India’s cities are bursting at the seams because poor people are migrating to them in search of work and finding a place to live only in slums, old and new, says Subir Roy.
What is the progress made by the Smart Cities project at the end of the first year of its five-year life?
Are the right priorities driving the 100-odd cities chosen by the Centre for the purpose?
Business Standard recently ran reports featuring four smart cities and, for comparison, Lavasa, a smart city conceived a decade ago under private initiative.
Bhubaneswar, Surat, Visakhapatnam and Pune – all among the top 20 smart cities – are in a way not representative of the whole.
They were already a bit smart, had a positive urban persona, to begin with.
So how have at least the best among the smart cities got off the ground?
They have just about got going. All have formed the special purpose vehicles (SPVs) to oversee the project in order to free it of the many constraints that inhibit a government department.
All are in some stage of appointing consultants and getting them to secure and approve plans for the individual components of the project.
They have two positives: funding is in sight, a bit of it already there, and at least two, Bhubaneswar and Visakhapatnam, will get foreign assistance.
Being a high profile project, the various SPV boards have capable members and will likely have in time competent officials to run the show.
Thus these cities do not have several critical shortcomings that plague most Indian cities like shortage of managerial skills and resources and uncaring state governments.
The smart cities have set out to be showpieces by relying strongly on information technology solutions which will hopefully bring about improvement in areas like transport, electricity and water supply management.
A digitised control center to monitor and respond promptly to developments will also be a great help. There is nothing wrong with these initiatives but the top priority should be something else.
India’s cities are bursting at the seams because poor people are migrating to them in search of work and finding a place to live only in slums, old and new.
The ratio of people living in “informal” housing or under slum-like conditions is steadily rising.
It depends on how you draw the lines to define city limits but realistically half of Mumbai lives in slums.
The growth of slums is the dominant feature of the urbanisation that we constantly refer to as the engine of growth which will take the entire economy forward.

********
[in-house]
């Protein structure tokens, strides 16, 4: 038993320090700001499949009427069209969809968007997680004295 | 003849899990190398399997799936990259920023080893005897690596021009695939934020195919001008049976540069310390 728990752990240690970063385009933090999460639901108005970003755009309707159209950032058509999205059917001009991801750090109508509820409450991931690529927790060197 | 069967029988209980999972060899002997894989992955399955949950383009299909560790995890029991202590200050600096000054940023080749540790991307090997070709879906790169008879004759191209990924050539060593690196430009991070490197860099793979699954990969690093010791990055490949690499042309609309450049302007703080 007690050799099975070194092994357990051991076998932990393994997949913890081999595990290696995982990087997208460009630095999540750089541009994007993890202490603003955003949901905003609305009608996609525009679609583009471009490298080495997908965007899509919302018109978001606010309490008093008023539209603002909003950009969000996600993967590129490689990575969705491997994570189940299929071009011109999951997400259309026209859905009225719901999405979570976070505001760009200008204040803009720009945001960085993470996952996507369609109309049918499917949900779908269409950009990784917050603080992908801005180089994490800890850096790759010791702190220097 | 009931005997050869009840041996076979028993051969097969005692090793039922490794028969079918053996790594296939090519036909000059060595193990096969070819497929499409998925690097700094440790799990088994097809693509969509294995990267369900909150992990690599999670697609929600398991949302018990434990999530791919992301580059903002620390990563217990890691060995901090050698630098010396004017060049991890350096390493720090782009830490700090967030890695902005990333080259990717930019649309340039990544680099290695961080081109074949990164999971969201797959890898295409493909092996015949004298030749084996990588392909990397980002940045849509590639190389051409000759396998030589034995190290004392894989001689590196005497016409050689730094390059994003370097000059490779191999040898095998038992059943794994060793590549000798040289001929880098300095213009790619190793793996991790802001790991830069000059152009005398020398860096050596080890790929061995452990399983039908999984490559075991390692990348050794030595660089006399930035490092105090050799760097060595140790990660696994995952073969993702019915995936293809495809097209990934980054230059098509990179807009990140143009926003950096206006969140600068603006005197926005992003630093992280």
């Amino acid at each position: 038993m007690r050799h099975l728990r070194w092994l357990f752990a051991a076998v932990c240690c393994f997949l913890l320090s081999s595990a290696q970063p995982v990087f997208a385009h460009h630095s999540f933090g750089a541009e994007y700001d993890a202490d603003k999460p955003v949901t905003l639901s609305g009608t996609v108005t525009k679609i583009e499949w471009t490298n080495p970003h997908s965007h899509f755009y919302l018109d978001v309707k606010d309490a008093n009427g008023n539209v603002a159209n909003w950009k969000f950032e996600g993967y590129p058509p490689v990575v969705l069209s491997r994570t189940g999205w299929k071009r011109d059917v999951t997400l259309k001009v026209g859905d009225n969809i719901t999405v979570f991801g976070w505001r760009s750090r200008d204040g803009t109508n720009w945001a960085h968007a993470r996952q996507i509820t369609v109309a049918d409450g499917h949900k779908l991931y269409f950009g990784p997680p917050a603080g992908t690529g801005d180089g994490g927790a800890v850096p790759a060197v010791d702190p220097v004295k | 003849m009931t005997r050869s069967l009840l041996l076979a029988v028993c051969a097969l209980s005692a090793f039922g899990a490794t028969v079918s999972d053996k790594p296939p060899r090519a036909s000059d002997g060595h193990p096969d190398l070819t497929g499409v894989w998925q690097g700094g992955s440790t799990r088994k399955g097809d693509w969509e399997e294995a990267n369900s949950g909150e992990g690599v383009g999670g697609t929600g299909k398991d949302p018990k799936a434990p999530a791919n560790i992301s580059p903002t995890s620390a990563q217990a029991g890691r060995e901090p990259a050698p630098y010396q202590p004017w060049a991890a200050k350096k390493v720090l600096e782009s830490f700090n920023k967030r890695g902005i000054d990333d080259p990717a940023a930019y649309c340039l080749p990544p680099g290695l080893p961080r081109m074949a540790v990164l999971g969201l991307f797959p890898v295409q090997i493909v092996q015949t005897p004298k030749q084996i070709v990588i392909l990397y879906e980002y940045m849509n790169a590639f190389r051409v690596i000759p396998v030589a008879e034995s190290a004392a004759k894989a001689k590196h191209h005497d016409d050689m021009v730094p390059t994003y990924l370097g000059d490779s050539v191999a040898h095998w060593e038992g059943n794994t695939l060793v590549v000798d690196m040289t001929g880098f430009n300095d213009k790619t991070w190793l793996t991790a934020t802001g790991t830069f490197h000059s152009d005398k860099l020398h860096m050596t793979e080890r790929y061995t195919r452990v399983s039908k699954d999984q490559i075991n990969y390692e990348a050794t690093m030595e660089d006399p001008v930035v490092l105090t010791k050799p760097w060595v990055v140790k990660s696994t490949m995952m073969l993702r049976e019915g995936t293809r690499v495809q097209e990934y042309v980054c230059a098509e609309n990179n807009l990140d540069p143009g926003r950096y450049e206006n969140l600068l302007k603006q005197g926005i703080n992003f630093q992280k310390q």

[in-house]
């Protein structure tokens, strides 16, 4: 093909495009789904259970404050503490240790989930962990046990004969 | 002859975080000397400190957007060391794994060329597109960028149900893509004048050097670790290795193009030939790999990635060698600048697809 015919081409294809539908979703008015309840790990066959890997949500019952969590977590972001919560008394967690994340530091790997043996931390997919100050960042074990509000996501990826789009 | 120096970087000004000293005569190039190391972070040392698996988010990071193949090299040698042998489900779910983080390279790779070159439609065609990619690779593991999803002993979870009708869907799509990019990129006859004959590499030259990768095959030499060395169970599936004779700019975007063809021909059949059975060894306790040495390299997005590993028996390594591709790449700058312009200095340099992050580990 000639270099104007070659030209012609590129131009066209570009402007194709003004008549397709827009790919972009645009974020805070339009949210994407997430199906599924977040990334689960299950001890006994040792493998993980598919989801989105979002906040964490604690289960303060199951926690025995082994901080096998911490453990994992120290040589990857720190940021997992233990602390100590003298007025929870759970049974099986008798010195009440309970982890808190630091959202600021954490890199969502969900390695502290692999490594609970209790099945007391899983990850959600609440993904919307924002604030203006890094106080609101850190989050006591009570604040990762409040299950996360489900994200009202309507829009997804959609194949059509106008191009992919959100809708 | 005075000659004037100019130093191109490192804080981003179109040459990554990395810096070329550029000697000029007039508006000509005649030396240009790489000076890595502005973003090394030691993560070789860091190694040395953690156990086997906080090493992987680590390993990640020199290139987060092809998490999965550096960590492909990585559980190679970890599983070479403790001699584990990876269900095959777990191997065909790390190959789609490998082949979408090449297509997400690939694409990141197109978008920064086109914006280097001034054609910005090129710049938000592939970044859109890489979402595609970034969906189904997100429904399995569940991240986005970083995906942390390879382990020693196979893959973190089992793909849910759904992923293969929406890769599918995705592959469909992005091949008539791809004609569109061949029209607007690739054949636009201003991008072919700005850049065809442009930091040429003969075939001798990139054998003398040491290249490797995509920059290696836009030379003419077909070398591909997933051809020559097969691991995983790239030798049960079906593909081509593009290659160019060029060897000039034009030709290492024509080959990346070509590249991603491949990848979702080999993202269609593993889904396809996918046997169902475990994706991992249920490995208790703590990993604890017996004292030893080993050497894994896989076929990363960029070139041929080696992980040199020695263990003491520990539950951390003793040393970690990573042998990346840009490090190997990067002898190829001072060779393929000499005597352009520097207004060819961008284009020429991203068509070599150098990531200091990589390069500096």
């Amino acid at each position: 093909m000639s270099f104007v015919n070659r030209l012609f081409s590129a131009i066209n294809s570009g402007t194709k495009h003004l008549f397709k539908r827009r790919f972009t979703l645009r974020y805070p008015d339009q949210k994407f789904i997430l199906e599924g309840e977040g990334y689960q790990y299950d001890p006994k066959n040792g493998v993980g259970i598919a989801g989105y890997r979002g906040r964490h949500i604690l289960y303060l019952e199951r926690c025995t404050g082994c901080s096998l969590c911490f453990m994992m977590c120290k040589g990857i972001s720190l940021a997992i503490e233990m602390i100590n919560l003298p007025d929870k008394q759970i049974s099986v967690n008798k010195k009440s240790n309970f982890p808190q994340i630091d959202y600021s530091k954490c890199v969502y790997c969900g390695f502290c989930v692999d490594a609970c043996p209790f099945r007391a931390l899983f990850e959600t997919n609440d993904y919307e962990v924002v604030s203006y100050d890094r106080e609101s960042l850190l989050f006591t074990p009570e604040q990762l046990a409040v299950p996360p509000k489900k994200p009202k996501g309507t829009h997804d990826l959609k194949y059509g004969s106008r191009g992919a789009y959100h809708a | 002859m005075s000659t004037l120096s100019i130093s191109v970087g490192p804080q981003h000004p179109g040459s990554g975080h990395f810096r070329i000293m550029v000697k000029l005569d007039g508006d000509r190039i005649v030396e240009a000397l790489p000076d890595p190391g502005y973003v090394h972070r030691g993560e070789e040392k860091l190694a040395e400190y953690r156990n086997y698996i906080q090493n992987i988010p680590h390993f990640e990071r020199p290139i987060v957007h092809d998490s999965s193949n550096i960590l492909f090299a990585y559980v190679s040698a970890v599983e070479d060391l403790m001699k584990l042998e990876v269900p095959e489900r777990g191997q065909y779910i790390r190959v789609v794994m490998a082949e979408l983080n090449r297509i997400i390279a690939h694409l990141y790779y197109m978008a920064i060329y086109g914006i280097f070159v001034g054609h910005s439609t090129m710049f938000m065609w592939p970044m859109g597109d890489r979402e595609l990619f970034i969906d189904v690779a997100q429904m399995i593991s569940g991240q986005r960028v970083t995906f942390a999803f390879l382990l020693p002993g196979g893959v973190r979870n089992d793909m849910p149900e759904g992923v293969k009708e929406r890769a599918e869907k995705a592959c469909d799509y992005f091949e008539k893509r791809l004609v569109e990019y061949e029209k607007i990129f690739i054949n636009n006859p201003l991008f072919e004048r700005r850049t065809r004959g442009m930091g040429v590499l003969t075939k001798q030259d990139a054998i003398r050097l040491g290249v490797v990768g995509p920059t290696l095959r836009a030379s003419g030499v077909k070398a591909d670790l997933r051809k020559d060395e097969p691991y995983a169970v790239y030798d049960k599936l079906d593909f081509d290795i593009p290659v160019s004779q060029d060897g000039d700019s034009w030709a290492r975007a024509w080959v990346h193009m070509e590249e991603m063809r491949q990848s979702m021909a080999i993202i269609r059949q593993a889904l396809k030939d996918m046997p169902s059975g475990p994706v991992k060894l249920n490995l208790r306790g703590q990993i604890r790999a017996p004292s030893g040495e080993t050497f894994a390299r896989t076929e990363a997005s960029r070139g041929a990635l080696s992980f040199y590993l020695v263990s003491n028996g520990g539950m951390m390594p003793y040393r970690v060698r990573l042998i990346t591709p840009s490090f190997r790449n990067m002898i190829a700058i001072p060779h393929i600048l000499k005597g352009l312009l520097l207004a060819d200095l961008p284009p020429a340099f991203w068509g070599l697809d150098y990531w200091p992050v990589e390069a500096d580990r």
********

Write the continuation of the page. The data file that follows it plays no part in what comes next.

But cities can function as engines of growth only if they are not health hazards and cauldrons of social unrest posing severe law and order challenges.
So the primary task is to retro fit slums so that they cease to be so.
Instead, the specific areas chosen for development are in some cases already quite developed, as in the case of Pune.
Bhubaneswar has more sensibly chosen the central area near its railway station for concerted development.
The second priority needs to be a total garbage solution involving segregation, recycling and composting.
This will drastically reduce the need for landfill space and thus address the crisis being created by dwindling landfills in cities across the country.
Bengaluru, in many ways the symbol and hope of knowledge-driven modern India (logically it should be the smartest city in the country), with also a strong civil society presence (organisations like Hasiru Usiru are trying to get citizens to take initiatives across urban issues), is literally stinking because of its inability to clear all the solid waste in time.
To solve Bengaluru’s garbage problem, you don’t need highfalutin IT solutions (the leitmotif of the smart cities project) proposed by vendors, but the ability to counter entrenched interests and put in place common sense solutions that can be worked by a minimum level of governance.
It is not as if Indian cities can’t do it. Pune has tackled solid in an exemplary manner.
The third priority needs to be safe drinking water for all along with water harvesting and treatment plants. Those who can pay should pay for their water.
A major offender is Kolkata where the political dispensation refuses to charge the well-off even in gated communities for the water they consume.
The slum dweller is already paying with the time she has to devote to fetch the water.
The fourth priority needs to be an affordable (not costly tokenisms like metro rail) and reliable non-polluting public transport system (electric or CNG buses) that does not choke the city with its exhaust fumes.
Not only is air quality in Indian cities among the worst in the world, the economy pays heavily through energy wasted (idling cars and buses) and time lost in traffic jams.
The health and efficiency gains reaped by cities which take care of their solid waste the right way, deliver safe drinking water to all and have efficient non-polluting public transport systems that make car trips mostly unnecessary, will make them proper engines of growth.
If you add to it the socially uplifting impact on a slum dweller (and the resultant rise in his economic efficiency) who gets to live in non-slum like conditions, you know where to begin to make cities smart.
It is not that these issues are not addressed under the smart cities rubric (Surat talks of building just 4,350 affordable dwelling units!) but the sense that they come before all else is missing.
The lesson from Lavasa is that even after 10 years, a text book smart city can remain in limbo — be just a weekend resort.